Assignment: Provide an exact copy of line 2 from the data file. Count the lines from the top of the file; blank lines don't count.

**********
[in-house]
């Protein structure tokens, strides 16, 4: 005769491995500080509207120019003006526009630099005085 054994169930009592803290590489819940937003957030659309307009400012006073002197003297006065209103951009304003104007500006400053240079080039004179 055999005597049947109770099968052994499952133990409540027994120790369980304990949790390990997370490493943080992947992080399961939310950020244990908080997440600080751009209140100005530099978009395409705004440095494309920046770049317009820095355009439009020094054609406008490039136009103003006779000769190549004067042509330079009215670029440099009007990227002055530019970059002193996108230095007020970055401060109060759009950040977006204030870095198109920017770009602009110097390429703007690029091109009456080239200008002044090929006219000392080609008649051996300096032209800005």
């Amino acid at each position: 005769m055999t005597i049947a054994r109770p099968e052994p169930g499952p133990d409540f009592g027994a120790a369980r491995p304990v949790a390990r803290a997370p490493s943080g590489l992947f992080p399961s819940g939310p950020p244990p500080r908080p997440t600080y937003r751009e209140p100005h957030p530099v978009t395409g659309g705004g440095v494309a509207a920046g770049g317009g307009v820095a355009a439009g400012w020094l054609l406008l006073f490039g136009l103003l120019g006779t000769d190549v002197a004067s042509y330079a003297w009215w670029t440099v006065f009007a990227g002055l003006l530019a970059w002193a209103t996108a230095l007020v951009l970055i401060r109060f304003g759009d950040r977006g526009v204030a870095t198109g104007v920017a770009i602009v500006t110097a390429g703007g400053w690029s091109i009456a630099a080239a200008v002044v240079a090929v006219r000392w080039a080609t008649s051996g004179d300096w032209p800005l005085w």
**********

């Protein structure tokens, strides 16, 4: 005769491995500080509207120019003006526009630099005085 054994169930009592803290590489819940937003957030659309307009400012006073002197003297006065209103951009304003104007500006400053240079080039004179 055999005597049947109770099968052994499952133990409540027994120790369980304990949790390990997370490493943080992947992080399961939310950020244990908080997440600080751009209140100005530099978009395409705004440095494309920046770049317009820095355009439009020094054609406008490039136009103003006779000769190549004067042509330079009215670029440099009007990227002055530019970059002193996108230095007020970055401060109060759009950040977006204030870095198109920017770009602009110097390429703007690029091109009456080239200008002044090929006219000392080609008649051996300096032209800005």